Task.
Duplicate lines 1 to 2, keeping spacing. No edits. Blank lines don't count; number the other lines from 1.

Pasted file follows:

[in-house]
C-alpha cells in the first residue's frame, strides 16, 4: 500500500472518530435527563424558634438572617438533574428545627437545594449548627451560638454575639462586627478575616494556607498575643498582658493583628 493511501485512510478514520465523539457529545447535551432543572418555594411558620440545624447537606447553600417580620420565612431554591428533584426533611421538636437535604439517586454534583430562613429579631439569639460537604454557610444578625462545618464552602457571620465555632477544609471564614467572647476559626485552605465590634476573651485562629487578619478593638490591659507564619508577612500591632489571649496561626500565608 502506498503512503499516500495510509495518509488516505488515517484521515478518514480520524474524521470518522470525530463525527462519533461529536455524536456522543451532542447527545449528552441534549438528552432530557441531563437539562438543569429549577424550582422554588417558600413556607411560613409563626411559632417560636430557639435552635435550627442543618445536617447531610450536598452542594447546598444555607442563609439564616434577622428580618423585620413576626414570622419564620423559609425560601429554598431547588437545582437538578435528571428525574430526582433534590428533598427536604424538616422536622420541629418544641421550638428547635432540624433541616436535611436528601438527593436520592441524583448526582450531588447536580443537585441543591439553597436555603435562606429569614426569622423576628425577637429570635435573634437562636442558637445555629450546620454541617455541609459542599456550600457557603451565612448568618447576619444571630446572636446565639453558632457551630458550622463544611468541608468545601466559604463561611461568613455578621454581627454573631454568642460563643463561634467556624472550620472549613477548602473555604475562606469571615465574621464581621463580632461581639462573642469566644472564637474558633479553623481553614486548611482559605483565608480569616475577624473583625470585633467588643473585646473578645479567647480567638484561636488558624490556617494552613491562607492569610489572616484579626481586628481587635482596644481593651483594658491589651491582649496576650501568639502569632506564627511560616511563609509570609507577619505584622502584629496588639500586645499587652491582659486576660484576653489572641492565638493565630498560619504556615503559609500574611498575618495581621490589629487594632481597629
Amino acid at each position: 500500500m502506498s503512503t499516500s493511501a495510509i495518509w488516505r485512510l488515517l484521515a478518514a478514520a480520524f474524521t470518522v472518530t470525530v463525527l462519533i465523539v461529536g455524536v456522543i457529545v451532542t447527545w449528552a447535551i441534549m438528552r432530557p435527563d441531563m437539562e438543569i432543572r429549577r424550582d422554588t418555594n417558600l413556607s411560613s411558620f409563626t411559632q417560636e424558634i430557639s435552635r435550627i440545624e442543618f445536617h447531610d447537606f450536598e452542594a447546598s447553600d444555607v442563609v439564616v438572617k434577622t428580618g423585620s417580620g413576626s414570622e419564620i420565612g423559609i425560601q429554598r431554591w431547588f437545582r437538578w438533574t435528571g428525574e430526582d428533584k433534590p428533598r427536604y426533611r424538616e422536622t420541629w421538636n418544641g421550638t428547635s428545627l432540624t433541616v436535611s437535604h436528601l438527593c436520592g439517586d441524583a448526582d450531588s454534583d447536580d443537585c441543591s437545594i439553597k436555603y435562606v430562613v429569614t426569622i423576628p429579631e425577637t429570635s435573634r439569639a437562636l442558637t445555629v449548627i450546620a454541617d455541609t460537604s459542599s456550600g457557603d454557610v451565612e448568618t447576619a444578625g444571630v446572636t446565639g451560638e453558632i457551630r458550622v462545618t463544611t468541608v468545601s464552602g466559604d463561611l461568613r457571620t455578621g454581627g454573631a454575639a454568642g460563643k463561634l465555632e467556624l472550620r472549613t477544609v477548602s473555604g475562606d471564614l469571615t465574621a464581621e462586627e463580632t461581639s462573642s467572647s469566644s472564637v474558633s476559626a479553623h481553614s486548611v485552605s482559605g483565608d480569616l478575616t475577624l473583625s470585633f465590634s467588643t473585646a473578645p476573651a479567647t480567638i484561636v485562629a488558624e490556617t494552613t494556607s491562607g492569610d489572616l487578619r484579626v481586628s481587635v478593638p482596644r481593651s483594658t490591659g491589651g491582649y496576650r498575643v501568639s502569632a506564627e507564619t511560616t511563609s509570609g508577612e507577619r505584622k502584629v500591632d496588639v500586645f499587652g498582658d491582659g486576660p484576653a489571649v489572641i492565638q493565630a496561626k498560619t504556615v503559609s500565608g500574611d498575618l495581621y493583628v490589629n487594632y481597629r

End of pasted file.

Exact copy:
[in-house]
C-alpha cells in the first residue's frame, strides 16, 4: 500500500472518530435527563424558634438572617438533574428545627437545594449548627451560638454575639462586627478575616494556607498575643498582658493583628 493511501485512510478514520465523539457529545447535551432543572418555594411558620440545624447537606447553600417580620420565612431554591428533584426533611421538636437535604439517586454534583430562613429579631439569639460537604454557610444578625462545618464552602457571620465555632477544609471564614467572647476559626485552605465590634476573651485562629487578619478593638490591659507564619508577612500591632489571649496561626500565608 502506498503512503499516500495510509495518509488516505488515517484521515478518514480520524474524521470518522470525530463525527462519533461529536455524536456522543451532542447527545449528552441534549438528552432530557441531563437539562438543569429549577424550582422554588417558600413556607411560613409563626411559632417560636430557639435552635435550627442543618445536617447531610450536598452542594447546598444555607442563609439564616434577622428580618423585620413576626414570622419564620423559609425560601429554598431547588437545582437538578435528571428525574430526582433534590428533598427536604424538616422536622420541629418544641421550638428547635432540624433541616436535611436528601438527593436520592441524583448526582450531588447536580443537585441543591439553597436555603435562606429569614426569622423576628425577637429570635435573634437562636442558637445555629450546620454541617455541609459542599456550600457557603451565612448568618447576619444571630446572636446565639453558632457551630458550622463544611468541608468545601466559604463561611461568613455578621454581627454573631454568642460563643463561634467556624472550620472549613477548602473555604475562606469571615465574621464581621463580632461581639462573642469566644472564637474558633479553623481553614486548611482559605483565608480569616475577624473583625470585633467588643473585646473578645479567647480567638484561636488558624490556617494552613491562607492569610489572616484579626481586628481587635482596644481593651483594658491589651491582649496576650501568639502569632506564627511560616511563609509570609507577619505584622502584629496588639500586645499587652491582659486576660484576653489572641492565638493565630498560619504556615503559609500574611498575618495581621490589629487594632481597629